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Big (Yes) Men on Campus

“People often think ‘Yes, Bush Can’ is a pro-Bush campaign,” says Yes Man Mike Bonanno, “And they’re right. Our goal was to be more pro-Bush than Bush supporters, to make them feel revolted by our openness about Bush's plans and goals.”
 
 
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My friend and I were driving around campus last week, when we heard a booming voice yelling, “Vote Bush for War! It’ll be the last president you’ll ever need!” We laughed, trying to figure out where the voice was coming from. It was then that the “Yes, Bush Can” bus came heading toward us. Along the side of the bus was a giant photo of George W. Bush’s head. Beside the photo was the tag line “I’m telling the truth.”

“That’s the Yes Men!” I shouted, “We have to follow them.” The next 20 minutes consisted of chasing the Yes, Bush Can bus in my tiny silver Toyota Echo, honking and yelling out the windows in an effort to get the Yes Men to pull over and talk to us.

Finally, the bus stopped at a traffic light. We pulled up beside the bus and managed to get the driver’s attention. “Where are you going?!” I yelled. He said they’d be at the South Street Brewery later that night for a “live telecast with the president.” So later that night, I grabbed a couple of friends and my digital camera and went downtown to check out the spectacle and ask a few questions.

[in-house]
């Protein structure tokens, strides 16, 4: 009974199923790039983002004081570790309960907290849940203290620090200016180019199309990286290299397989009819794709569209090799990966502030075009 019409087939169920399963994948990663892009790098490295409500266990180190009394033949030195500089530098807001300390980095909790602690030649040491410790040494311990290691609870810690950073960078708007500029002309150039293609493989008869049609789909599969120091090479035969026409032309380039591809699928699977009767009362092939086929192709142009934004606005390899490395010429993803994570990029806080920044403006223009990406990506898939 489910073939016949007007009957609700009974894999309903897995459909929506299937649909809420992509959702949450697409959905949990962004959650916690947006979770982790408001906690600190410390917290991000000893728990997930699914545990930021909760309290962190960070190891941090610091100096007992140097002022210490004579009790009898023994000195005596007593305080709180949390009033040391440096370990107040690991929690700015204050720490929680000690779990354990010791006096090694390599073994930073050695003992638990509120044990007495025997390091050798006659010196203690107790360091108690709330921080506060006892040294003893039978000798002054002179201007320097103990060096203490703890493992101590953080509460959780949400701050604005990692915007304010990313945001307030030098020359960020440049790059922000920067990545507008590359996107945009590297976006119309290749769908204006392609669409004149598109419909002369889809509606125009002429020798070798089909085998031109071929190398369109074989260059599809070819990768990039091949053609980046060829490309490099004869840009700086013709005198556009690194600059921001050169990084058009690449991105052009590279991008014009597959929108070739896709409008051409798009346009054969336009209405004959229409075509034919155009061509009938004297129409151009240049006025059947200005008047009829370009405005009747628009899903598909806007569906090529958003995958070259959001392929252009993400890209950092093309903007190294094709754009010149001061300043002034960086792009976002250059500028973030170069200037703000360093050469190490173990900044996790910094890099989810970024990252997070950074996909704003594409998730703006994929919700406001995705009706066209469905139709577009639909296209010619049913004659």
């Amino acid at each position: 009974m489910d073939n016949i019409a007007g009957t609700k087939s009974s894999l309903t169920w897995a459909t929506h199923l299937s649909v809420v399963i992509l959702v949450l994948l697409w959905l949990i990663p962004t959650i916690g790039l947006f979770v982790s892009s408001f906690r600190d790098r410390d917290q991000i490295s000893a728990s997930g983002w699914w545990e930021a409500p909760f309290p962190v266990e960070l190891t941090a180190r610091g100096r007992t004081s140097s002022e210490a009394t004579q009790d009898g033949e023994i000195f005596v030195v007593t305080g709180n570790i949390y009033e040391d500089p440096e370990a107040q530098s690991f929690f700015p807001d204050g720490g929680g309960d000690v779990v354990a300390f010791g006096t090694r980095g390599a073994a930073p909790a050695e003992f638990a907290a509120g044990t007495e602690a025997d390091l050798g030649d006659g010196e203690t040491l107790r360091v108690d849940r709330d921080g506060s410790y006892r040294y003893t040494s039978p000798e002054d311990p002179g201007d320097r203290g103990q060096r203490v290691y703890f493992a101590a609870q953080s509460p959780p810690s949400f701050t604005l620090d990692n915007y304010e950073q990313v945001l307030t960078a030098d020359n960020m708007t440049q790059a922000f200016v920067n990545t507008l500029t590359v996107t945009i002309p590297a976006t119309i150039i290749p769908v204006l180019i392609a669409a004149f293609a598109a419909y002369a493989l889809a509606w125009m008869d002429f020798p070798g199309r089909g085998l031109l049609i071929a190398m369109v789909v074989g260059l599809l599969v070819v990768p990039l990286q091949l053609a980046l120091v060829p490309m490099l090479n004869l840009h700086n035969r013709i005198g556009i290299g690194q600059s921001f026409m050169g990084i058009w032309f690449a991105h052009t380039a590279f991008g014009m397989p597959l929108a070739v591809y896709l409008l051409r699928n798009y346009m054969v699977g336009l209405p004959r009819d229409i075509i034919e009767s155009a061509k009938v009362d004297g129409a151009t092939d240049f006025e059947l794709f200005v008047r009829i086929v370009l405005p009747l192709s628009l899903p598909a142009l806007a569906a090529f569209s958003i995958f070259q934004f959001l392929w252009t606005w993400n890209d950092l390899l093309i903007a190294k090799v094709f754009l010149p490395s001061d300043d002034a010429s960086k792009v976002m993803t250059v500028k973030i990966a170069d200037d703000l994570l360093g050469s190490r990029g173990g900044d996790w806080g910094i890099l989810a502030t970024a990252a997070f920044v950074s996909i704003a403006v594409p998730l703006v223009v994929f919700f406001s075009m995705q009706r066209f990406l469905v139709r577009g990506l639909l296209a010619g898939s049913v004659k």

Yes, Bush Can is a mock campaign operating under the pretense of getting Bush re-elected. The Yes Men use the faux campaign, however, to expose the problems with the Bush administration. “People often think ‘Yes, Bush Can’ is a pro-Bush campaign,” said Yes Man Mike Bonanno, “And they’re right. Our goal was to be more pro-Bush than Bush supporters, to make them feel revolted by our openness about Bush's plans and goals.”

Yes, Bush Can is just one of many pranks pulled by Mike Bonanno and Andy Bichlbaum, the infamous Yes Men. Their mission? To “correct the identities of the most powerful criminals in the world” by impersonating them. In one of their most notable pranks, Mike and Andy impersonated World Trade Organization representatives. They set up a mock WTO Web site to help bring light to the truth of the organization through satire. People thought the site was real, and the two young men started getting invited to conferences all over the place. This newfound power led the unlikely activists to pull more pranks in support of the causes they care about.

At the University of Virginia last week, Yes, Bush Can made quite a scene. The Yes Men drove around campus all day shouting humorous “pro-Bush” slogans and playing a George Bush remix of Usher’s “Yeah.” Props on the bus included smoke and a missile with the phrase “The end is near” painted on. The group gained quite a bit of attention from curious college students, faculty, police officers, Charlottesville residents and homeless people alike.